Network for the Enhancement of Teaching and Learning
in research-intensive universities (NETL)
2016 Annual Gathering (16-18 March 2016)
SummaryThe Centre for the Enhancement of Teaching and Learning (CETL) recently hosted the annual gathering of the Network for the Enhancement of Teaching and Learning in research-intensive universities (NETL) from 16 to 18 March 2016. This event brought together delegates from ten universities from around the world to share good practices in advancing teaching and learning, specifically in the context of research-intensive universities.
As well as allowing each university to update other network members about their particular strategic issues, current projects and possible forthcoming changes, the programme also included three discussion sessions to consider issues particularly relevant to research-intensive universities. The topics discussed this year were: the research-teaching nexus, establishing teaching academies, and the place for professional standards frameworks in universities’ enhancement of teaching practice.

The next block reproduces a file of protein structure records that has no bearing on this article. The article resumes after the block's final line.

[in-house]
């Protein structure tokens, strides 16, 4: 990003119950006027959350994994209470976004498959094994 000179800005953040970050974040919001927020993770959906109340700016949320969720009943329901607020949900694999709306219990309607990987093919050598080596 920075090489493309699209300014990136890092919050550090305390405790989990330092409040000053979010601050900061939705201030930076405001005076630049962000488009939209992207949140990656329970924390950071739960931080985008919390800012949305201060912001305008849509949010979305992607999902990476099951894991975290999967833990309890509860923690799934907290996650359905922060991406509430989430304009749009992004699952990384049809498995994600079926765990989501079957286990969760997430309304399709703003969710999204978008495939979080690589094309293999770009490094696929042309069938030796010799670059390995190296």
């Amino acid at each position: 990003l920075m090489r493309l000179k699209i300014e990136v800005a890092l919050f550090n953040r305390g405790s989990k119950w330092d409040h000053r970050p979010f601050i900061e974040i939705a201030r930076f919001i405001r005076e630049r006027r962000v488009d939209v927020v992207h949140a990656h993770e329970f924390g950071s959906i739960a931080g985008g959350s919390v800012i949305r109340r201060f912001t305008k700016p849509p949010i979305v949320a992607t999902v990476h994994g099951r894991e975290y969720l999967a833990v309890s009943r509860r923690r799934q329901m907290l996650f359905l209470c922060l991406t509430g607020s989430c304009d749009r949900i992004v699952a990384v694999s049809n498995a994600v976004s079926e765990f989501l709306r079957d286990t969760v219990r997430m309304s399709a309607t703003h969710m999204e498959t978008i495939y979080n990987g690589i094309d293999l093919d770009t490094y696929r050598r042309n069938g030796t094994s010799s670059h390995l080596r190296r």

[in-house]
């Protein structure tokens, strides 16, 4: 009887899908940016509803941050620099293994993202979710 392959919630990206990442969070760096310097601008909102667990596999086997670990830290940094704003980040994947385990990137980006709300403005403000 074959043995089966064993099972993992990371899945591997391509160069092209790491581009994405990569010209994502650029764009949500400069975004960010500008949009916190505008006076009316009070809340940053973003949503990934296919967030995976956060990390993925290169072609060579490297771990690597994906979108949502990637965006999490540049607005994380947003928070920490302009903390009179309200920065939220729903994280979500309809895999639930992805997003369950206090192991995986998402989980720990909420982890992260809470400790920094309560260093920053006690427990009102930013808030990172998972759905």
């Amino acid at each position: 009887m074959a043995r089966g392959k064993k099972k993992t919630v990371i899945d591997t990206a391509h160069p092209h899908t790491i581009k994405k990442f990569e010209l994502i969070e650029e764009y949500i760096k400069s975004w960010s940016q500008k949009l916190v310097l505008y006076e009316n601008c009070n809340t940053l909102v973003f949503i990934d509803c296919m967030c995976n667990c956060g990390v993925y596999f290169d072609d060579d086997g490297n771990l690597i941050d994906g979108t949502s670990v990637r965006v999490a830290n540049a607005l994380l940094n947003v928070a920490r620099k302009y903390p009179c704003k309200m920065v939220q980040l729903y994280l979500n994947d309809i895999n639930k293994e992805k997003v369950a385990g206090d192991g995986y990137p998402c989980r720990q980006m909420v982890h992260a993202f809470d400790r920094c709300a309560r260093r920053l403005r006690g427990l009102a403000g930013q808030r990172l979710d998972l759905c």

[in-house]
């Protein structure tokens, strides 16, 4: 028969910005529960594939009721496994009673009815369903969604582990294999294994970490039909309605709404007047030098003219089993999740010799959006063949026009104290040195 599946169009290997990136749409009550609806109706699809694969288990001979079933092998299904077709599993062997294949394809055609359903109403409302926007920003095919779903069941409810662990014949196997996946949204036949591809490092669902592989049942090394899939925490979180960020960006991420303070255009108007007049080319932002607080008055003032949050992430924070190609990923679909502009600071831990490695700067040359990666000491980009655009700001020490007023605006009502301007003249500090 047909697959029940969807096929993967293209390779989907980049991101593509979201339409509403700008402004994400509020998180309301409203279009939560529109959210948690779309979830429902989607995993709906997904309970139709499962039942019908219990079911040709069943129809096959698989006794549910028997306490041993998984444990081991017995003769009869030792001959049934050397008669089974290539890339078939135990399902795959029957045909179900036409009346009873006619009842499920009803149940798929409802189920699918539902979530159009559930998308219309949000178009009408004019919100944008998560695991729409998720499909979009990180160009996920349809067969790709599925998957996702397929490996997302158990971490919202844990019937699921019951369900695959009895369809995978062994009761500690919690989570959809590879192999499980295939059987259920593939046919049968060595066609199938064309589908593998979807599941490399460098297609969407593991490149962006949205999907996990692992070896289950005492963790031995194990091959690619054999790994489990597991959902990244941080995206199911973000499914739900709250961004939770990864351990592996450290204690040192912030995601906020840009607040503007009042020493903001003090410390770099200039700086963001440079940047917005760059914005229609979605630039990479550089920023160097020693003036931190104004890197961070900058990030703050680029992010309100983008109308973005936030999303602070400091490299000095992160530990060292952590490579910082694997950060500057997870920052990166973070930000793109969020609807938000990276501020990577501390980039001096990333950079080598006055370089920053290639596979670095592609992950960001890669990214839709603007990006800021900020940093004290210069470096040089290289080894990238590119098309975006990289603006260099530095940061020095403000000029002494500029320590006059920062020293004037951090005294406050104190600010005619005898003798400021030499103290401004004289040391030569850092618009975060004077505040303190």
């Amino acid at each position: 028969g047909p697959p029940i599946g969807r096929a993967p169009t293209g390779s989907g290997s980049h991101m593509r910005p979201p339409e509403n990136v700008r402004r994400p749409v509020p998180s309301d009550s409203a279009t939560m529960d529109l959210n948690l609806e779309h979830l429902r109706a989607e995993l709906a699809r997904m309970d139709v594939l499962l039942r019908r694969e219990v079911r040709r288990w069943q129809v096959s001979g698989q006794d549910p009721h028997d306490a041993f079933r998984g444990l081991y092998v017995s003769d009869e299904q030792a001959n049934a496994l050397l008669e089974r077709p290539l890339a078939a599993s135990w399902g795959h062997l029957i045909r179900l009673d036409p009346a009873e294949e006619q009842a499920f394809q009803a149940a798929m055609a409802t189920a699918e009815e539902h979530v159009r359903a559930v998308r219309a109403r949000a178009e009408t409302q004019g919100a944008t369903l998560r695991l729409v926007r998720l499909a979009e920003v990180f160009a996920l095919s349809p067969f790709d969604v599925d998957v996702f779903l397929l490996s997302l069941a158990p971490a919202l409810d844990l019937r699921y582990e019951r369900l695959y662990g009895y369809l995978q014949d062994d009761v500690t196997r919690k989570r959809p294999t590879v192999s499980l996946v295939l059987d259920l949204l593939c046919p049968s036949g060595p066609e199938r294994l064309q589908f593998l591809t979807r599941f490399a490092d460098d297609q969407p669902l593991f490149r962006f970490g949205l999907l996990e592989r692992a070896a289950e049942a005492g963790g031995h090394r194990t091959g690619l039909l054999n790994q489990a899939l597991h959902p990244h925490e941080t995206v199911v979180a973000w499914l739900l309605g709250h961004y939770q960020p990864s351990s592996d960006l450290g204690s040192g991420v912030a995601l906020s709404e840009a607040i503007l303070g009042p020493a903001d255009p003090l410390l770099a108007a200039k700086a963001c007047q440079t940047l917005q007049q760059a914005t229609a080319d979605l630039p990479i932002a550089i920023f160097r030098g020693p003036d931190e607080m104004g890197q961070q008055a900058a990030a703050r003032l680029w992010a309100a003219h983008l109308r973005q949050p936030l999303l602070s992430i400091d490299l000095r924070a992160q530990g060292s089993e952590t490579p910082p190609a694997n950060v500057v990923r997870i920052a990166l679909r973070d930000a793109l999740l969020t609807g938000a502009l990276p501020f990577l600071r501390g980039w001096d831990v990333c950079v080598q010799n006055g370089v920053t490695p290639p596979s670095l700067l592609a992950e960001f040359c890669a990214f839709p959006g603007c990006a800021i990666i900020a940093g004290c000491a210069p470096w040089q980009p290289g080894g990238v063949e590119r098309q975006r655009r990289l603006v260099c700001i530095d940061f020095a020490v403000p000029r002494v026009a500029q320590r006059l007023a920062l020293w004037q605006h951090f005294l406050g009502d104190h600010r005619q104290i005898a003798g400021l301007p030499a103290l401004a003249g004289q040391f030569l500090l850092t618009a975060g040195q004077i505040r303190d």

The gathering began with a warm welcome from Professor Ian Holliday, the Pro-Vice Chancellor (Teaching and Learning) and an overview of the event programme by Professor Grahame Bilbow, the Director of CETL.
The first discussion was in relation to the research-teaching nexus. The research-teaching nexus describes the interplay between the teaching and research roles of individual academics as well as the roles of teaching and research across a university as a whole. Professor Adam Bridgeman, Deputy Vice-Chancellor (Education) at University of Sydney, and Dr. Cecilia Chan, Associate Professor at CETL, started the session with a joint presentation on how the research-teaching nexus might enhance students’ and academics’ experiences of higher education. The presentation led to a deep discussion touching upon the meaning of the research-teaching nexus in practice, the weighting of research and teaching in universities, the role of research in undergraduate education, the challenges facing faculties and institutions when they attempt to achieve a meaningful relationship between research and teaching, and what centres for teaching and learning can do to help university academics achieve a meaningful balance between their research and teaching activities.